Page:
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Birmingham Centre for Translation Annual Forum

Learning Centre UG07 (R28 on campus map)
Arts and Law, Research
Friday 11th May 2018 (13:00-17:00)
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 All welcome. This event is free but spaces are limited, so please register.

BCT Annual Translation Studies Reseach Forum


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Please note that the location on our Edgbaston campus has been updated to Learning Centre UG07 (R28 on the campus map)


Narrative, Discourse, and the Interplay between the Personal and the Public in Translation and Interpreting

Prof Mona Baker

This presentation will explore some of the main differences between the concept of narrative, as defined and applied in what has come to be known as the ‘socio-narrative’ approach to studying translation and interpreting (Harding 2012), and the concept of discourse, as understood and applied in Critical Discourse Analysis. Acknowledging the diversity of definitions and interpretations of both concepts in the literature, I will nevertheless argue that however defined, narrative always has the advantage of paying attention to the detail of everyday life, of individual dilemmas, personal suffering, fear, joy, apprehension – the kind of detail that appeals to our common humanity and therefore opens up a space for empathy and for resistance. This attention to the personal makes narrative theory particularly attractive to scholars interested in investigating questions of power and resistance in translation. Examples will be offered to demonstrate some of the ways in which the personal and the public have been shown to intertwine in research on translation and interpreting that has drawn on narrative theory, and some of the ways in which the interplay between them can be investigated further in future research.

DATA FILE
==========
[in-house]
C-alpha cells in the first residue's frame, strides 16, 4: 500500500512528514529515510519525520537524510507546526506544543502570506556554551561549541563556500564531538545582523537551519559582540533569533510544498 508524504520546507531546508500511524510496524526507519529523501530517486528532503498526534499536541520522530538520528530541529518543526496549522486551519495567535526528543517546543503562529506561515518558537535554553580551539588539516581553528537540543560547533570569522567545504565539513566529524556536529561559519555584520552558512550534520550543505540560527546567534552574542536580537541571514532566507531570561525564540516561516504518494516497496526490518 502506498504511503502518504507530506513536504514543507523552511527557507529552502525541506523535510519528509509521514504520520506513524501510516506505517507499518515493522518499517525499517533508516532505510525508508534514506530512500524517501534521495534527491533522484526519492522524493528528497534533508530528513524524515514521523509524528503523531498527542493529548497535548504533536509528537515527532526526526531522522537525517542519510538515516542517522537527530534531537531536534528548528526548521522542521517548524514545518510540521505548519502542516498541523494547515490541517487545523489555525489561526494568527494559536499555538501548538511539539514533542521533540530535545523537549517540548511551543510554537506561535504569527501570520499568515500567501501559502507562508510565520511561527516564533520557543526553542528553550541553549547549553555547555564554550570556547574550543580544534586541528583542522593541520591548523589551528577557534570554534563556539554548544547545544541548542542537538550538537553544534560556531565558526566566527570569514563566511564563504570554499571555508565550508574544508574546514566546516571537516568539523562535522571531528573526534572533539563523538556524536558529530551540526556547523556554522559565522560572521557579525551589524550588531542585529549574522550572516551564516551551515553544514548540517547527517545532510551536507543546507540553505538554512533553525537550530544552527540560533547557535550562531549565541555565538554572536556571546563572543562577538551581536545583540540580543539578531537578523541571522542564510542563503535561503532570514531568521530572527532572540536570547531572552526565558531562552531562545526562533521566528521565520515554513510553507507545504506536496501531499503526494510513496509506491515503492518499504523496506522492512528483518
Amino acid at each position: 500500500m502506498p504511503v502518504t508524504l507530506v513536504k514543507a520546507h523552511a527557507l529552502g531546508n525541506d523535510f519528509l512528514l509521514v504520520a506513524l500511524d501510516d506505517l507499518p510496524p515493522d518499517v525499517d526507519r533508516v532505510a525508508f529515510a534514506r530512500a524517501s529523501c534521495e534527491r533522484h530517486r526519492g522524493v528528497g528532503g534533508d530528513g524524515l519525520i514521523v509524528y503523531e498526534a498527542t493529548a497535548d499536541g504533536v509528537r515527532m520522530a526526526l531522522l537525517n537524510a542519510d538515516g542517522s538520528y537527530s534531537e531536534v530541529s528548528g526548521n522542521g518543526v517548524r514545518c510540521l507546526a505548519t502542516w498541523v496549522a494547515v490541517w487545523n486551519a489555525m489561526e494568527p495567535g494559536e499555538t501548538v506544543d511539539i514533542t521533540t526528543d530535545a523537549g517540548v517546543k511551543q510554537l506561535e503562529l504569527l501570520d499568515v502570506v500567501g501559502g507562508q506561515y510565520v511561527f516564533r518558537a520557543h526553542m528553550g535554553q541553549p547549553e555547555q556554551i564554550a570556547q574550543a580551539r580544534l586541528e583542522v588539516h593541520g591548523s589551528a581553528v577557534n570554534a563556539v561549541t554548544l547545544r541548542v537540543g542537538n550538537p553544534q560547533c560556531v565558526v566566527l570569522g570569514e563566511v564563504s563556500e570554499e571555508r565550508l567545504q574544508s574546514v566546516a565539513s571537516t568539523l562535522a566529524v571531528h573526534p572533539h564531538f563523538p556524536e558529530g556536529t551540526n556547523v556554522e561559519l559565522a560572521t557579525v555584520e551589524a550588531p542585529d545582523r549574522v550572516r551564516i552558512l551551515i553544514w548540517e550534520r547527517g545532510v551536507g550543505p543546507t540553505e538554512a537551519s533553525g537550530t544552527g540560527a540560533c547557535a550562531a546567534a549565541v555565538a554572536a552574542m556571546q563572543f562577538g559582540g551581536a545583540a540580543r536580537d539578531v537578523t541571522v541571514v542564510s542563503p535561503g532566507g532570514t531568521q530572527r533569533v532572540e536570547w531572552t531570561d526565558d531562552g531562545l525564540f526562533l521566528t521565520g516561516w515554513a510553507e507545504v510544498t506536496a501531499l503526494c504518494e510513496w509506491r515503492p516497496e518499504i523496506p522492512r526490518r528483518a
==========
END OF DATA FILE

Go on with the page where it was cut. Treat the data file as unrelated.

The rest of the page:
What was Literary Theory in the Medieval Islamic World?

Prof Rebecca Gould

Contemporary literary studies has failed to engage with the rich tradition of reflexion on the nature of literature prior to modernity and outside European literature. Yet modern literary theory, rooted as it is in national literary histories, offers a weak foundation for theorising literature as a multilingual phenomenon, or for charting the central role of translation to literary cognition as such. Drawing on a long history of Persian and Arabic poetics, and specifically the rhetorical tradition (‘ilm al-balagha), this talk examines the concepts that were instrumental in shaping the literary theory of premodern Persian and Arabic literature, and in framing the translation of poetry from Arabic into Persian. I consider how the movement between Persian, Arabic, and other literary traditions of the Islamic world epitomises the process through which poetry came to be conceived as a unique way of reflecting on the world. These concepts, derived from translation and rhetorical theory, stand to revise European-derived understandings of literary form. This talk also lays out the agenda and rationale for my ERC-funded research project, “Global Literary Theory: Caucasus Literatures Compared”( ), which begins in May 2018.

Re-narrating Islamic State through animated satire: The case of Bighdaddy Show

Mrs Balsam Mustafa